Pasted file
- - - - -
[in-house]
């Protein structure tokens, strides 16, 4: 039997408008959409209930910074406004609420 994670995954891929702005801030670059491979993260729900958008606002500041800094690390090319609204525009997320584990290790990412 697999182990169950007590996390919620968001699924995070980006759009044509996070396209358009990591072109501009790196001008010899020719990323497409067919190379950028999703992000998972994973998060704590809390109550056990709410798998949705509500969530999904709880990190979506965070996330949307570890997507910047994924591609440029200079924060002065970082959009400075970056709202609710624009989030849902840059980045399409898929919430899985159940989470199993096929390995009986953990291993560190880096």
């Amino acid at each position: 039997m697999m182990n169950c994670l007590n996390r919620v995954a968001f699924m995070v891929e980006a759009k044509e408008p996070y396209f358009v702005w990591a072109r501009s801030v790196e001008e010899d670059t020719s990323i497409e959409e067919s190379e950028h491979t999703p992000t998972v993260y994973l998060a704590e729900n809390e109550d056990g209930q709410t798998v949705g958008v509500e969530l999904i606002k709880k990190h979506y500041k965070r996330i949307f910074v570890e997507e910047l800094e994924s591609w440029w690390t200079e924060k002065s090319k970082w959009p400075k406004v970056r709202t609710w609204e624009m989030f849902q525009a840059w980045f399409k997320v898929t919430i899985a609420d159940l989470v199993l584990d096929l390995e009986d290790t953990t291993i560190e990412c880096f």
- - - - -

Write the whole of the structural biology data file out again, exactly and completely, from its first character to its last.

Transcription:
[in-house]
């Protein structure tokens, strides 16, 4: 039997408008959409209930910074406004609420 994670995954891929702005801030670059491979993260729900958008606002500041800094690390090319609204525009997320584990290790990412 697999182990169950007590996390919620968001699924995070980006759009044509996070396209358009990591072109501009790196001008010899020719990323497409067919190379950028999703992000998972994973998060704590809390109550056990709410798998949705509500969530999904709880990190979506965070996330949307570890997507910047994924591609440029200079924060002065970082959009400075970056709202609710624009989030849902840059980045399409898929919430899985159940989470199993096929390995009986953990291993560190880096």
């Amino acid at each position: 039997m697999m182990n169950c994670l007590n996390r919620v995954a968001f699924m995070v891929e980006a759009k044509e408008p996070y396209f358009v702005w990591a072109r501009s801030v790196e001008e010899d670059t020719s990323i497409e959409e067919s190379e950028h491979t999703p992000t998972v993260y994973l998060a704590e729900n809390e109550d056990g209930q709410t798998v949705g958008v509500e969530l999904i606002k709880k990190h979506y500041k965070r996330i949307f910074v570890e997507e910047l800094e994924s591609w440029w690390t200079e924060k002065s090319k970082w959009p400075k406004v970056r709202t609710w609204e624009m989030f849902q525009a840059w980045f399409k997320v898929t919430i899985a609420d159940l989470v199993l584990d096929l390995e009986d290790t953990t291993i560190e990412c880096f």